Thursday, April 29, 2010

Today's rant about how Chumash is studied and taught

If you're like me, you have several friends who pontificate about Egyptian magic. All of their knowledge comes from Rashi, and one of the "facts" they confidently cite is that Egyptian magic had no power to produce anything smaller than a barley seed.*

They're confident of this fact, not because they've done any research, or made any observations, but merely because Rashi reports it. Unfortunately, they've missed the boat. Rashi, as I've argued at length elsewhere on this blog, wrote his commentary to smooth out perceived anomalies of the text, and he usually accomplished this by citing friendly midrashim. When more than one midrash on the same topic is available, he usually picks one, sometimes even changing the wording or the location of the midrash so that it does a better job of solving whatever problem he's hoping to address. Examples abound, and several are discussed on this blog.

In the case of the barley seed midrash  Rashi quotes the midrash accurately but provides us with only one of two opinions

Turn to BT Snahedrin  67b. You'll find an argument between  R. Eliezer and R. Papa. R. Eliezer is of the opinion that magicians can produce creatures from nothing, but only if the creature is larger than a barley seed. When he shares this theory with R. Papa, however, it is met with what appears to be anger and disgust:
R. Papa said: By God! [this is an exclamation] he cannot produce even something as large as a camel.
R. Papa goes on to say that the magicians had the power of summoning, but not of creating. R. Papa's view of R. Eliezer's theory is not recorded by Rashi, and is therefore ignored by the thousands, if not tens of thousands, of O.J so-called scholars who pride themselves on their Torah knowledge, but don't seem able to remember what they have presumably seen on the pages of the Talmud when they discuss Chumash.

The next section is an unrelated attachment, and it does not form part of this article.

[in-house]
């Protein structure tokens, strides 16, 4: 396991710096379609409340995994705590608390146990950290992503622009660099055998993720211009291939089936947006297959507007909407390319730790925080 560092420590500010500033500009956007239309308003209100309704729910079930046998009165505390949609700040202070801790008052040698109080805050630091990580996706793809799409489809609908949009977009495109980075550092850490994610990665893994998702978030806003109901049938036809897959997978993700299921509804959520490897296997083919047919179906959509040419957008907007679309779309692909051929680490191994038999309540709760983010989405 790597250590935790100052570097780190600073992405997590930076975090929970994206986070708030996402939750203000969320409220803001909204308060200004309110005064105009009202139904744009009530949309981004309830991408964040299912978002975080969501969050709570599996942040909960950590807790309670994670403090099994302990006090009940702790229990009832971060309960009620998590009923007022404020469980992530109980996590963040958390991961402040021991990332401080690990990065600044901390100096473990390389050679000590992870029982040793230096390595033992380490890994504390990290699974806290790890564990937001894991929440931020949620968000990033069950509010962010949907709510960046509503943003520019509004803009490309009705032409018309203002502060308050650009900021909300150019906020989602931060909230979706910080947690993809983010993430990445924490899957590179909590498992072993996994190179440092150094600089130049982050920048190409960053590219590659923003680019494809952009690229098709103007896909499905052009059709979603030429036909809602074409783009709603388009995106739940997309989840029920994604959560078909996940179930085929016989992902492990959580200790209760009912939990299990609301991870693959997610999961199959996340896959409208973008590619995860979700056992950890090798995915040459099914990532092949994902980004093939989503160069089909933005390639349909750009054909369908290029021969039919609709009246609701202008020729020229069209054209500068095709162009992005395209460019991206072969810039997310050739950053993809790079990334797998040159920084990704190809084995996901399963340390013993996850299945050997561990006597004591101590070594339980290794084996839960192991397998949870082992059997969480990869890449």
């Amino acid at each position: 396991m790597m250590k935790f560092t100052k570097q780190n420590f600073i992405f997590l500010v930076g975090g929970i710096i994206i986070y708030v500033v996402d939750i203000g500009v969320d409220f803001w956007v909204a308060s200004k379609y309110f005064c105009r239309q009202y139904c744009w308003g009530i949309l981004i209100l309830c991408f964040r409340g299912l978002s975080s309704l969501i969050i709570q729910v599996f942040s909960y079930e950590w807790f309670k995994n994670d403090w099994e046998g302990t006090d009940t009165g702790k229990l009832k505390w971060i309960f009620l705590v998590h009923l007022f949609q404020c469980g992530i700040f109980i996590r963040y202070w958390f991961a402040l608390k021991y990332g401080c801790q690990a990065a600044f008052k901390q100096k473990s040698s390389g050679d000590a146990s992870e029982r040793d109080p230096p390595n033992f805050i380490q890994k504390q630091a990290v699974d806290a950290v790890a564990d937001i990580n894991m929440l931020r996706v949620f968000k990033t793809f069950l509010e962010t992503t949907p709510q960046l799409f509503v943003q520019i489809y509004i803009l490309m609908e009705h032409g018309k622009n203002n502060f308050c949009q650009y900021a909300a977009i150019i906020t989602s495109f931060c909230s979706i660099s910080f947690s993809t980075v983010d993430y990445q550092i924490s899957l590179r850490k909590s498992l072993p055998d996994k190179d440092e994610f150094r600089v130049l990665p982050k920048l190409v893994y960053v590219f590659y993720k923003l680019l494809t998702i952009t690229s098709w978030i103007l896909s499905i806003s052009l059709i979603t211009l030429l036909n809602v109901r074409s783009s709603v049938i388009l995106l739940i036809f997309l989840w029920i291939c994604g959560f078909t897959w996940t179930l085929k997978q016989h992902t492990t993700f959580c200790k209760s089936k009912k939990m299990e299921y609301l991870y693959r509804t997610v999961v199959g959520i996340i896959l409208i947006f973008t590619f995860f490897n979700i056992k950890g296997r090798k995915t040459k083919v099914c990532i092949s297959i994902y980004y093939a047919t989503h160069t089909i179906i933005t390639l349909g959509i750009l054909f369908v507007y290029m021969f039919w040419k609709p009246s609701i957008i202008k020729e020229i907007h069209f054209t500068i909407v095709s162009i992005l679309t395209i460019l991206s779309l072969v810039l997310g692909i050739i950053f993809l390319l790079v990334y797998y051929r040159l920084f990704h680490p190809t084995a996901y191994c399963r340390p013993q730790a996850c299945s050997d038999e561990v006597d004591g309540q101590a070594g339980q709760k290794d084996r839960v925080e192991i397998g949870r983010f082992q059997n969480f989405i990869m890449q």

What explains this? If you're like me you've seen this happen a thousand times. Some speaker will open a discussion on introduce a question with the usual formula, ie the  words, "We know", as in "We know that the Egyptian magicians couldn't produce anything smaller than a barley seed."

But we don't know. Not even Jewish tradition says we know.

What we know from Jewish tradition is that R. Papa and R. Eliezer argued about it and that R. Papa was astounded at R. Eliezer's theory. The exchange described in Sanhedrin shouldn't give anyone confidence about the world of magic, not when two amoraim** are in such stark disagreement.

What we know from Jewish tradition is that some later authorities, the Rishonim, believed that magic is impossible and that the Egyptians were simply conjurers using slight of hand.

What we know from history is that no one has ever performed a real magic trick under laboratory conditions.

And what we know from our own experiences and observations is that there is no such thing as real magic.

So how do these so called Torah scholars allow themselves to say "we know" when they speak about magic?  How do they permit school teachers to train our children to believe that they know anything at all about how magic works? Why in 2010 are there so many Orthodox Jews walking around who, based on nothing more than a completely misunderstood Rashi, imagine that they have something accurate to say about magic?

Haven't they at least seen Sanhedrin?

*Correction April 30, 2010: The post originally stated that one of the "facts" my friends confidently cite is that "Egyptian magic had no power over anything smaller than a barley seed." This was imprecise. The sentence should have said  "...Egyptian magicians had no power to produce anything smaller than a barley seed," which is how I phrased it in paragraph 6. 

**Correction April 30, 2010: The post originally stated that R. Papa and R. Eliezer were tannaim. They were amoraim.

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